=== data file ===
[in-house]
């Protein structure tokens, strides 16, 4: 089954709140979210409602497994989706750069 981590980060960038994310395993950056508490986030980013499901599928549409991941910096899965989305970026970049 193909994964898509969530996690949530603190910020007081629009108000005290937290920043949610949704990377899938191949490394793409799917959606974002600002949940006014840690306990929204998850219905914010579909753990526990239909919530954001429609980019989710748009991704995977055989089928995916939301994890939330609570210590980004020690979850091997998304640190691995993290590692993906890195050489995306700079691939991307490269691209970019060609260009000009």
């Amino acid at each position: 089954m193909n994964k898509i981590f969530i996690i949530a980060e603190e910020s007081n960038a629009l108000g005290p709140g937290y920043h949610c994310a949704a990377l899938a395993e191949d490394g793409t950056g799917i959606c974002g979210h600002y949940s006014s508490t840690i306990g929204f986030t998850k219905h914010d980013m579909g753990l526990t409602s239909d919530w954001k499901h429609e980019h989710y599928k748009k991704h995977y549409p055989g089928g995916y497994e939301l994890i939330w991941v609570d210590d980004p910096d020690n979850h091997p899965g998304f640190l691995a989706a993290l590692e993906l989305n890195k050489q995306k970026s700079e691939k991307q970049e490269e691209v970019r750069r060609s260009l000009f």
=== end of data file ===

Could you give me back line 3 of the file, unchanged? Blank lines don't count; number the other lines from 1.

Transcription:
């Amino acid at each position: 089954m193909n994964k898509i981590f969530i996690i949530a980060e603190e910020s007081n960038a629009l108000g005290p709140g937290y920043h949610c994310a949704a990377l899938a395993e191949d490394g793409t950056g799917i959606c974002g979210h600002y949940s006014s508490t840690i306990g929204f986030t998850k219905h914010d980013m579909g753990l526990t409602s239909d919530w954001k499901h429609e980019h989710y599928k748009k991704h995977y549409p055989g089928g995916y497994e939301l994890i939330w991941v609570d210590d980004p910096d020690n979850h091997p899965g998304f640190l691995a989706a993290l590692e993906l989305n890195k050489q995306k970026s700079e691939k991307q970049e490269e691209v970019r750069r060609s260009l000009f």